11 comments

  1. I would say that Valve is probably the best video game company in America today. I believe that they will be around for a very long time, if only because Lusipurr will buy every single pyro hat that comes out.

  2. @Reetin: CORRECT!

    Valve makes Pyro hats. Lusipurr buys them. Profitdustry!

  3. It blows my mind that the people running these game publishers can think that the money orgies can last forever without them ever putting anything back. I mean even if a CEO wanted to screw gamers by making cheap, low-quality cash-in games, it must nevertheless occur to them that it would make more sense to produce their gimped games on a ratio basis, ie two lemons to one decent title – I mean that is how you can continue to cash-in with lackluster sequels for longer.

    Gamers must still be able to believe that you are still capable of producing the occasionally good game, otherwise there’s no reason for them to buy your cash-ins.

  4. @SN People who want to make cheap, low-quality cash-in games can easily do so with no negative repercussions by making games for the iPhone and Android. People will buy them even if they’re terrible compared to good console games because…well…people are stupid. Or easily placated?

  5. Rubbish can sell repeatedly as a $3 downloadable titles, but it’s quite different when you expect to do a similar trade with $60 console games.

  6. The threshold of spending is so much lower. People are willing to spend a little money in the hopes that they’ll get lucky and hit on gold–that’s why lottery tickets are such a big seller. Tiny entry price for a chance–a tiny, insignificant chance–at a big reward.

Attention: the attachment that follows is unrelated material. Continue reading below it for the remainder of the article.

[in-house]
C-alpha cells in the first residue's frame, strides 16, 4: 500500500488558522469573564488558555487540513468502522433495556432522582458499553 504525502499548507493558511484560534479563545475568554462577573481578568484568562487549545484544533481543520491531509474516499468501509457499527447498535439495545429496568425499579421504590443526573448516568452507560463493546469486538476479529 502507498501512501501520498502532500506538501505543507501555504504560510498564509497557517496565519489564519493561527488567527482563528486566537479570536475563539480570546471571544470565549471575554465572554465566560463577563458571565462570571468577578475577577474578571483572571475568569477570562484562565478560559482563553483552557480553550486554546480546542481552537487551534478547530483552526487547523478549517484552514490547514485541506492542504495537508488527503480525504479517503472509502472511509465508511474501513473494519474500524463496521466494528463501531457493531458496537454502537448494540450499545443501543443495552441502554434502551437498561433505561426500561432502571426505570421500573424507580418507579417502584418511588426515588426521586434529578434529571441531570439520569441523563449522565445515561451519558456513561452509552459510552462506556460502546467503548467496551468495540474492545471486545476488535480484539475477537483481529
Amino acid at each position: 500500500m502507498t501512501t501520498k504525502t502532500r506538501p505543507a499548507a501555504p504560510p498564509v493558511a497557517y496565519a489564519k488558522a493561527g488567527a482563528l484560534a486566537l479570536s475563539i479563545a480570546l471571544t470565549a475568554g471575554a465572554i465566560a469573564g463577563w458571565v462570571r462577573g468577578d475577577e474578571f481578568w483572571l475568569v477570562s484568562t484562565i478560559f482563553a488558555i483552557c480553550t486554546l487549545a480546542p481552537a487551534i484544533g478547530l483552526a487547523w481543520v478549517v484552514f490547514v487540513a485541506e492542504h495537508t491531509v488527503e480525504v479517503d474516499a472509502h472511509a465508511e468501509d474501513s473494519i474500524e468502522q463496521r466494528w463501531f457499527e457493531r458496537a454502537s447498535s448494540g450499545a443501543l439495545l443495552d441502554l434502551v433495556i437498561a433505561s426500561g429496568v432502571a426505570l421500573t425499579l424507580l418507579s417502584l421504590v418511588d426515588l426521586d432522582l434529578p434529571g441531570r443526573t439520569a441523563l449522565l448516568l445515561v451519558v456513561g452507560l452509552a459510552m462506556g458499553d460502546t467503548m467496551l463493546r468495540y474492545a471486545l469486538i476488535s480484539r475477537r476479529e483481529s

But imagine if lottery tickets were $60 a pop. They’d still sell, but the sales figures would be much lower, and many people would simply find themselves priced out of the option.

  7. @Lusipurr: You could buy a $60 lottery ticket for a fairly likely chance to win $61, or you could buy a $1 lottery ticket for a very unlikely chance to win $1000 dollars!

    It’s a no brainer!

    (Literally.)

  8. How many 60 dollar games do you really believe are worth their asking price, let alone a $61 return? On the other hand it isn’t hard at all to find $1 games that are worth so much more than their RRP.

  9. That is a very good point too. As the price goes up, significantly fewer games become worth the price. Contrast something like the a Pokemon game with the average $60 game, for example.

  10. And then you start adding Online Passes, Horse Armour and $15 map packs!

    $60 (or $65, Activision) console games represent some of the least value in the gaming market.